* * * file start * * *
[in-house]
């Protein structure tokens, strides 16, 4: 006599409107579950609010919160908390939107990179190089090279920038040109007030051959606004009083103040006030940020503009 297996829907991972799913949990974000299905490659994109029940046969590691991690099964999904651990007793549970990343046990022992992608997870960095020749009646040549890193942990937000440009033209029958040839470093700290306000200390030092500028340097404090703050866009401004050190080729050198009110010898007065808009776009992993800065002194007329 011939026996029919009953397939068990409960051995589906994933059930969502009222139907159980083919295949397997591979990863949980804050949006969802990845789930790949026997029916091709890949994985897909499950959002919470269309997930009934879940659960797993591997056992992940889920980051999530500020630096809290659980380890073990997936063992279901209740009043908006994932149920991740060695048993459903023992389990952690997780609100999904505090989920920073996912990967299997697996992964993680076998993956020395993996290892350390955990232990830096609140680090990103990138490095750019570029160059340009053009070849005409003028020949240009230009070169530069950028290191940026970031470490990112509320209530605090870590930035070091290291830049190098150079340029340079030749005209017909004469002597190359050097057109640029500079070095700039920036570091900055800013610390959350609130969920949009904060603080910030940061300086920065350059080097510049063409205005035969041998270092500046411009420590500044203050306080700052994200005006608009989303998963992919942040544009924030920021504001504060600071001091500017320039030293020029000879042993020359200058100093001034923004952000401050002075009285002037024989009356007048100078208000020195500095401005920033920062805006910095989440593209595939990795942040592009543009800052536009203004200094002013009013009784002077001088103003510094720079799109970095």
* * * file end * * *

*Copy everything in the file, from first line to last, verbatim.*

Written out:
[in-house]
């Protein structure tokens, strides 16, 4: 006599409107579950609010919160908390939107990179190089090279920038040109007030051959606004009083103040006030940020503009 297996829907991972799913949990974000299905490659994109029940046969590691991690099964999904651990007793549970990343046990022992992608997870960095020749009646040549890193942990937000440009033209029958040839470093700290306000200390030092500028340097404090703050866009401004050190080729050198009110010898007065808009776009992993800065002194007329 011939026996029919009953397939068990409960051995589906994933059930969502009222139907159980083919295949397997591979990863949980804050949006969802990845789930790949026997029916091709890949994985897909499950959002919470269309997930009934879940659960797993591997056992992940889920980051999530500020630096809290659980380890073990997936063992279901209740009043908006994932149920991740060695048993459903023992389990952690997780609100999904505090989920920073996912990967299997697996992964993680076998993956020395993996290892350390955990232990830096609140680090990103990138490095750019570029160059340009053009070849005409003028020949240009230009070169530069950028290191940026970031470490990112509320209530605090870590930035070091290291830049190098150079340029340079030749005209017909004469002597190359050097057109640029500079070095700039920036570091900055800013610390959350609130969920949009904060603080910030940061300086920065350059080097510049063409205005035969041998270092500046411009420590500044203050306080700052994200005006608009989303998963992919942040544009924030920021504001504060600071001091500017320039030293020029000879042993020359200058100093001034923004952000401050002075009285002037024989009356007048100078208000020195500095401005920033920062805006910095989440593209595939990795942040592009543009800052536009203004200094002013009013009784002077001088103003510094720079799109970095």